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Published on December 7th, 2016 | by Zachary Shahan


Retraction On Our Article About EV Comments From Ford CEO Mark Fields, But Just Barely …

December 7th, 2016 by  

Update: Several hours after publishing, I added one key chart (the first chart in the article) after forgetting to include it initially.


We reported yesterday that Ford CEO Mark Fields said there was no market for electrified cars in the US. This seems to have been a misrepresentation of what was actually said in an interview with Bloomberg … but just barely.

After this was brought to my attention by some readers, I unpublished the article and we are retracting the claim. However, I think it’s worth specifying further exactly what Mark Fields said, what Ford is doing, and what is sitting right between the lines.

Below are Mark’s exact comments transcribed from the Bloomberg video after the news anchor asked him about an Alliance of Automobile Manufacturers letter asking for a review of all auto regulations:

“Well when you look at the policy recommendations we support, obviously we will continue to advocate for currency manipulation rules, for free and fair trade; we’ll continue to support comprehensive tax reform — and to your point, we want to make sure that fuel economy regulations are aligned with market realities.

“And I think we’ll engage as we always have done in very positive discussions with the administration and policymakers on what that means not only for our business, but importantly, what does it mean in terms of providing jobs and economic growth here in the United States?”

The news anchor then cut in with further questioning on this topic: “There’s a review coming up — I believe in 2018 — as to those fuel economy standards. If, in that world, you got to align the fuel standards with the reality of the world, what would it look like? How would it be different from what we have now?”

Mark Fields:

“Well, I think — when we agreed to the one national standard back in 2011, one of the things we agreed to was a checkpoint in 2018 — what they call a midterm review. And listen, as a company, we want to make sure that our vehicles are as easy on the planet as possible. We want to have great fuel economy for our customers. But we also want to make sure that those regulations are aligned with how consumers are reacting to some of the new technologies and the new economic realities. And that’s the discussion we want to have, because we want to make sure our vehicles provide great customers satisfaction but customers can afford it and it can provide economic growth in the country.”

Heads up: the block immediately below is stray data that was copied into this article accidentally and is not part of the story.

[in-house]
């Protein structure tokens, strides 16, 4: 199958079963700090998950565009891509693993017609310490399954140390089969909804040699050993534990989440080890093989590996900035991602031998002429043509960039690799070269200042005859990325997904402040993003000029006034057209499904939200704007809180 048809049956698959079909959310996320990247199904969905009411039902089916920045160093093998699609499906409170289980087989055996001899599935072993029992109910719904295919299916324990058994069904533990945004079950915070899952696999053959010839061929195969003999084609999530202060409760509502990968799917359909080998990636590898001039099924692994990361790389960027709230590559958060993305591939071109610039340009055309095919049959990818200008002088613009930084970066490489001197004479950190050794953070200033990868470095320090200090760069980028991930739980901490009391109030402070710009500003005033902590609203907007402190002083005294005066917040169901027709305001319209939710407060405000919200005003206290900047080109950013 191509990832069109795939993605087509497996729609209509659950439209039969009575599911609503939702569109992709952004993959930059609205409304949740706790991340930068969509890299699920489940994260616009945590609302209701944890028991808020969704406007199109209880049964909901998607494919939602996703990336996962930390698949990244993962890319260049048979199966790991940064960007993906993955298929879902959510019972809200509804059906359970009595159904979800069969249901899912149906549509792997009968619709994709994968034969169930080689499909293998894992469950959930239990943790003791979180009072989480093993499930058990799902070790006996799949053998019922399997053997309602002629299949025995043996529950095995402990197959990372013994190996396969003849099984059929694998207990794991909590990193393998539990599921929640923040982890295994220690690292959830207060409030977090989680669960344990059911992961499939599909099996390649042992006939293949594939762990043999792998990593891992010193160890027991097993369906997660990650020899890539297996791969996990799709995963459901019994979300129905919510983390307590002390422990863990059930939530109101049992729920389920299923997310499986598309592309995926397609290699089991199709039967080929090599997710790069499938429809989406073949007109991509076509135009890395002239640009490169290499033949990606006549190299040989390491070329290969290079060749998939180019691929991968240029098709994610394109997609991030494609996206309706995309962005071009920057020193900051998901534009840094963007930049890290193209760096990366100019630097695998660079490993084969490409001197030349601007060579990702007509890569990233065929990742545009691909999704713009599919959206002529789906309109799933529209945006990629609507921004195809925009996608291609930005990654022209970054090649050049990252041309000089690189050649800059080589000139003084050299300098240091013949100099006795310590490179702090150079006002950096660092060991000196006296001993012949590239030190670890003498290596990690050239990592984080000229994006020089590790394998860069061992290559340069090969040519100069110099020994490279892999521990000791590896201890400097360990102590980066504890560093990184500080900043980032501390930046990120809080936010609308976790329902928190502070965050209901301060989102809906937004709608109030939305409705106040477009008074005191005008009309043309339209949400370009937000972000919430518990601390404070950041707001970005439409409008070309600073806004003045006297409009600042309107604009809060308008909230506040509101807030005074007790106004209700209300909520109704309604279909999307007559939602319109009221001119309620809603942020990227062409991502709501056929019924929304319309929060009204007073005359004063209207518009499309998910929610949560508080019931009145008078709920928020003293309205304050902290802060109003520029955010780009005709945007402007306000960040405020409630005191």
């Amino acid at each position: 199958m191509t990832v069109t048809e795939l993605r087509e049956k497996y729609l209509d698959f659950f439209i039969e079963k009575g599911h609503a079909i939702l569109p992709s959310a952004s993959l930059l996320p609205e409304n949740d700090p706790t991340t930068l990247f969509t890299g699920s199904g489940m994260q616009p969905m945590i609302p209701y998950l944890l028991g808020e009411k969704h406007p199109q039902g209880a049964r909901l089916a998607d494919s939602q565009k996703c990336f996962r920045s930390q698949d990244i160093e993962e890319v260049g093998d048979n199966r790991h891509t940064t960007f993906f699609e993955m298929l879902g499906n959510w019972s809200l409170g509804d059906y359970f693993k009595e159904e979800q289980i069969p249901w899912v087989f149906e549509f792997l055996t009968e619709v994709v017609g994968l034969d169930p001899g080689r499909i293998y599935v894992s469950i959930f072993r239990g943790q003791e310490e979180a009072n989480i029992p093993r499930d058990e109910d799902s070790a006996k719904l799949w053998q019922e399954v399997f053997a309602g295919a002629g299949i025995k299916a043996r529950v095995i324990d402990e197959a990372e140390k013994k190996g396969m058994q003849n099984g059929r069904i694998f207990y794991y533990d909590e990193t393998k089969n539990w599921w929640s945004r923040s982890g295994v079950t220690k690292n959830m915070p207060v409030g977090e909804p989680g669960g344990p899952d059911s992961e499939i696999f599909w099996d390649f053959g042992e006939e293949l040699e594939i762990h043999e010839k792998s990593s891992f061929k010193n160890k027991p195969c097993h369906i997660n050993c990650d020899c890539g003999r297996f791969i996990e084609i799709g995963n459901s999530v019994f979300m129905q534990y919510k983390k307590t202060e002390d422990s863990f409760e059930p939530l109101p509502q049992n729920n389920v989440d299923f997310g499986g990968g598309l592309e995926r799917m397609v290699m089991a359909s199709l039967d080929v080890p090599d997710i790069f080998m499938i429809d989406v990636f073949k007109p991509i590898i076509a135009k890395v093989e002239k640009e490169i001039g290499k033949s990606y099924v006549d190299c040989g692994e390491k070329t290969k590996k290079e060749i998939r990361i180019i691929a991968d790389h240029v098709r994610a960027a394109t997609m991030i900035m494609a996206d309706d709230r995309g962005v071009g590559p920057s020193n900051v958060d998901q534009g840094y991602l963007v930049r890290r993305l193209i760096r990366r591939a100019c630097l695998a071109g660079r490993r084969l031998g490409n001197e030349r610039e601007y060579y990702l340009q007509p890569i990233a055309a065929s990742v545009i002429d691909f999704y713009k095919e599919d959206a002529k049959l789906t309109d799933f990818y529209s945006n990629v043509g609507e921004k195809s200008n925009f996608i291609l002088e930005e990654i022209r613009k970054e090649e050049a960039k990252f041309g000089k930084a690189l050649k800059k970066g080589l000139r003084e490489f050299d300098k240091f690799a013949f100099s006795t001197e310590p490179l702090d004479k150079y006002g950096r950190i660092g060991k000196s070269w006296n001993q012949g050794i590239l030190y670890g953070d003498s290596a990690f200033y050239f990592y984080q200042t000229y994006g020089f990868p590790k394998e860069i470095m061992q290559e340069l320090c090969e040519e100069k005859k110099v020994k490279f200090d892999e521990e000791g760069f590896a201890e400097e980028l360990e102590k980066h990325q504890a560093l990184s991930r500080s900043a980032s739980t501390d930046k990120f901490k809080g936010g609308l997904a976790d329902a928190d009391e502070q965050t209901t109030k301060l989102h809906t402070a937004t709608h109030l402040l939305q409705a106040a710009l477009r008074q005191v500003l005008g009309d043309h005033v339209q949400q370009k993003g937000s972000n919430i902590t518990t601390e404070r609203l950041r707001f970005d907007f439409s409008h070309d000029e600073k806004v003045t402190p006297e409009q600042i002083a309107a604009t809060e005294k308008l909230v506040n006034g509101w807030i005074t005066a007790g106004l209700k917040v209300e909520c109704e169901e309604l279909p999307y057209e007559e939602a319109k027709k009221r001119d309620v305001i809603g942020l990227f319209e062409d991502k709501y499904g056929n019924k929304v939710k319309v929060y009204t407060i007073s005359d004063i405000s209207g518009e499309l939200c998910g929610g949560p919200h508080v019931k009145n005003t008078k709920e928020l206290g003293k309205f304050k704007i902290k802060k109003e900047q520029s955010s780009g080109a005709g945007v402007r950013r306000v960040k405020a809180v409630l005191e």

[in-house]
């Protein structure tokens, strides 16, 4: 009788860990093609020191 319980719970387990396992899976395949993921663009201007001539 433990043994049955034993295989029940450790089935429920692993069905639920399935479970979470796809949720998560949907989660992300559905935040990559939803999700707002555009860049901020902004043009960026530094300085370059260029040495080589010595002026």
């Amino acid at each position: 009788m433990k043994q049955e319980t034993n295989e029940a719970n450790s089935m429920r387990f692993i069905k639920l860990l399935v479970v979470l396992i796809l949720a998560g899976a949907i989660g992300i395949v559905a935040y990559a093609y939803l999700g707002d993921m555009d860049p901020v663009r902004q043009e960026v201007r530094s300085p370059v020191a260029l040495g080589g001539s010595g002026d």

There was a lot of corporate speak there, of course. I think the point was obvious and was actually more or less what our writer said and how he paraphrased it. However, there were some leaps in assumption there, so I’m going to take out several of the lines above and offer my own personal take on what I think Mark’s points were and what he was saying Ford would be pushing for. Also, below these comments is another section of the interview that wasn’t in the video and is more directly where the “no market” claim came from.

  • “… we want to make sure that fuel economy regulations are aligned with market realities.”

The emphasis there was added because Mark added emphasis to those parts while speaking. The implication — which I think was obvious — was that fuel economy regulations don’t currently match certain “market realities.” He seemed to be saying that US fuel economy standards were too tough given what consumers want. That’s completely absurd.

Fuel economy routinely — even with very low oil prices — shows up as a top (or the top) interest of consumers. Simply by electrifying more vehicles, Ford and others could easily meet the fuel economy standards. If a plug is added, that also improves convenience for owners. A decent electric motor also adds instant torque/power that consumers love. For years, according to surveys conducted by Consumer Reports, plug-in vehicles like the Chevy Volt and Tesla Model S have led customer satisfaction surveys.

Where are fuel economy standards not matching up with market realities? There more to say on this, but I’ll leave it for future responses.

  • “… what does it mean in terms of providing jobs and economic growth here in the United States?”

Well, it is hard to tell here if any specific thing is being requested, but I think it’s worth noting that big auto companies have been outsourcing jobs while Silicon Valley startup Tesla has created thousands of new auto jobs in the US — by flying far past lame fuel economy standards and delivering to consumers zero-emissions cars that people absolutely love. A giant “gigafactory” is being built in Nevada in order to provide the batteries for these cars. These are the “auto job industries” of the future. These are products that go so far beyond fuel economy regulations that it doesn’t even make sense to care if the fuel economy requirement is 54.5 MPG/MPGe or 100 MPG/MPGe.

Job creation is just another top reason why automakers should be onboard with innovation rather than trying to stifle it.

  • “… as a company, we want to make sure that our vehicles are as easy on the planet as possible.”

Well, that’s just pure bull shit. If that were true, Ford would have taken up a leadership role in the electric car field years ago. It wouldn’t be content to produce, sell, and horribly market (see this and this) compliance cars for several years. It obviously wouldn’t lobby to lower fuel economy standards.